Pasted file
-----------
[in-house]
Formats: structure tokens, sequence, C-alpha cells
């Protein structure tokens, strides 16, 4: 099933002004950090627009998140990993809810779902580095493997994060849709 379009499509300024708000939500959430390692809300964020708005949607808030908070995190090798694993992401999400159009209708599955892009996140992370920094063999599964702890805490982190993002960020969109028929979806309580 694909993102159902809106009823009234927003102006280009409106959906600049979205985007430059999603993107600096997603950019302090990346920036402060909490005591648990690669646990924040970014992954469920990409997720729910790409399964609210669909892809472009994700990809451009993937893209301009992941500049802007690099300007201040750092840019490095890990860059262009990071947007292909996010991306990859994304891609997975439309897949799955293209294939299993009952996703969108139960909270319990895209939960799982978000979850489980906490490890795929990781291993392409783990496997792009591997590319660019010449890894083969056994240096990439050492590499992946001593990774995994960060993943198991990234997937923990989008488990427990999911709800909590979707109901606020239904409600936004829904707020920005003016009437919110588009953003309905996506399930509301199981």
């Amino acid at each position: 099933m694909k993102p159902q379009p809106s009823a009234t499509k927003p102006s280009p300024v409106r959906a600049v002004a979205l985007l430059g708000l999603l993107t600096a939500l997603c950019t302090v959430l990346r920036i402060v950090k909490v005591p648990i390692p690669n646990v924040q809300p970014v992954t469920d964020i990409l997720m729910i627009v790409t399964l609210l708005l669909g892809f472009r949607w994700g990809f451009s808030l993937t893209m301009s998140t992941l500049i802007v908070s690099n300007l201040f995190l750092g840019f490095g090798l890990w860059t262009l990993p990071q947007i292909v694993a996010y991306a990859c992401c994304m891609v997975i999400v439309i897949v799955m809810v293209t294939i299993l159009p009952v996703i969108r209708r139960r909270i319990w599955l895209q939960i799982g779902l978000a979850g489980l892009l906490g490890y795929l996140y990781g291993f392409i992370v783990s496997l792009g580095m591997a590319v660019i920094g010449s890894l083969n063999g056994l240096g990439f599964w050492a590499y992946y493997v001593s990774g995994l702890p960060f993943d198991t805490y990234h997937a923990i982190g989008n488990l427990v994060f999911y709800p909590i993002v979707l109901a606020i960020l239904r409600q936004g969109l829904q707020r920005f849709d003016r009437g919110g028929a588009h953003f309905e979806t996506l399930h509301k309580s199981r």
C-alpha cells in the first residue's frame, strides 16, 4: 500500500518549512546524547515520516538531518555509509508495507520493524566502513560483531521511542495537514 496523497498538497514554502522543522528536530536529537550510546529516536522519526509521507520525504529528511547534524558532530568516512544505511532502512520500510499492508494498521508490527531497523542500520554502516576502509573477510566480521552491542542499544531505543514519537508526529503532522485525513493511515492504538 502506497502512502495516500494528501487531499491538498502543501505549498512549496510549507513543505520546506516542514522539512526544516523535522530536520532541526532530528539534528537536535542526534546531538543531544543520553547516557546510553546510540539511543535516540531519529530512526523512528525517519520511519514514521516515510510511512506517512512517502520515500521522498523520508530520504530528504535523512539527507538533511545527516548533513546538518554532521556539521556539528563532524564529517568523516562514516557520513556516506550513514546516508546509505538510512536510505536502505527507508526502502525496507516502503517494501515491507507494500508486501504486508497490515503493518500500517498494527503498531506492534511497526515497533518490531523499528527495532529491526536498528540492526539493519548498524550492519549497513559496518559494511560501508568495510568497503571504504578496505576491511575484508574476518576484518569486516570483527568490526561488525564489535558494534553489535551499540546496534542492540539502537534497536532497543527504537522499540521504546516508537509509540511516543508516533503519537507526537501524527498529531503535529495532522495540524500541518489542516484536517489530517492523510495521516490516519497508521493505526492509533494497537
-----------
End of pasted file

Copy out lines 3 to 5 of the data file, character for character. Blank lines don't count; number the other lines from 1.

């Protein structure tokens, strides 16, 4: 099933002004950090627009998140990993809810779902580095493997994060849709 379009499509300024708000939500959430390692809300964020708005949607808030908070995190090798694993992401999400159009209708599955892009996140992370920094063999599964702890805490982190993002960020969109028929979806309580 694909993102159902809106009823009234927003102006280009409106959906600049979205985007430059999603993107600096997603950019302090990346920036402060909490005591648990690669646990924040970014992954469920990409997720729910790409399964609210669909892809472009994700990809451009993937893209301009992941500049802007690099300007201040750092840019490095890990860059262009990071947007292909996010991306990859994304891609997975439309897949799955293209294939299993009952996703969108139960909270319990895209939960799982978000979850489980906490490890795929990781291993392409783990496997792009591997590319660019010449890894083969056994240096990439050492590499992946001593990774995994960060993943198991990234997937923990989008488990427990999911709800909590979707109901606020239904409600936004829904707020920005003016009437919110588009953003309905996506399930509301199981």
């Amino acid at each position: 099933m694909k993102p159902q379009p809106s009823a009234t499509k927003p102006s280009p300024v409106r959906a600049v002004a979205l985007l430059g708000l999603l993107t600096a939500l997603c950019t302090v959430l990346r920036i402060v950090k909490v005591p648990i390692p690669n646990v924040q809300p970014v992954t469920d964020i990409l997720m729910i627009v790409t399964l609210l708005l669909g892809f472009r949607w994700g990809f451009s808030l993937t893209m301009s998140t992941l500049i802007v908070s690099n300007l201040f995190l750092g840019f490095g090798l890990w860059t262009l990993p990071q947007i292909v694993a996010y991306a990859c992401c994304m891609v997975i999400v439309i897949v799955m809810v293209t294939i299993l159009p009952v996703i969108r209708r139960r909270i319990w599955l895209q939960i799982g779902l978000a979850g489980l892009l906490g490890y795929l996140y990781g291993f392409i992370v783990s496997l792009g580095m591997a590319v660019i920094g010449s890894l083969n063999g056994l240096g990439f599964w050492a590499y992946y493997v001593s990774g995994l702890p960060f993943d198991t805490y990234h997937a923990i982190g989008n488990l427990v994060f999911y709800p909590i993002v979707l109901a606020i960020l239904r409600q936004g969109l829904q707020r920005f849709d003016r009437g919110g028929a588009h953003f309905e979806t996506l399930h509301k309580s199981r």
C-alpha cells in the first residue's frame, strides 16, 4: 500500500518549512546524547515520516538531518555509509508495507520493524566502513560483531521511542495537514 496523497498538497514554502522543522528536530536529537550510546529516536522519526509521507520525504529528511547534524558532530568516512544505511532502512520500510499492508494498521508490527531497523542500520554502516576502509573477510566480521552491542542499544531505543514519537508526529503532522485525513493511515492504538 502506497502512502495516500494528501487531499491538498502543501505549498512549496510549507513543505520546506516542514522539512526544516523535522530536520532541526532530528539534528537536535542526534546531538543531544543520553547516557546510553546510540539511543535516540531519529530512526523512528525517519520511519514514521516515510510511512506517512512517502520515500521522498523520508530520504530528504535523512539527507538533511545527516548533513546538518554532521556539521556539528563532524564529517568523516562514516557520513556516506550513514546516508546509505538510512536510505536502505527507508526502502525496507516502503517494501515491507507494500508486501504486508497490515503493518500500517498494527503498531506492534511497526515497533518490531523499528527495532529491526536498528540492526539493519548498524550492519549497513559496518559494511560501508568495510568497503571504504578496505576491511575484508574476518576484518569486516570483527568490526561488525564489535558494534553489535551499540546496534542492540539502537534497536532497543527504537522499540521504546516508537509509540511516543508516533503519537507526537501524527498529531503535529495532522495540524500541518489542516484536517489530517492523510495521516490516519497508521493505526492509533494497537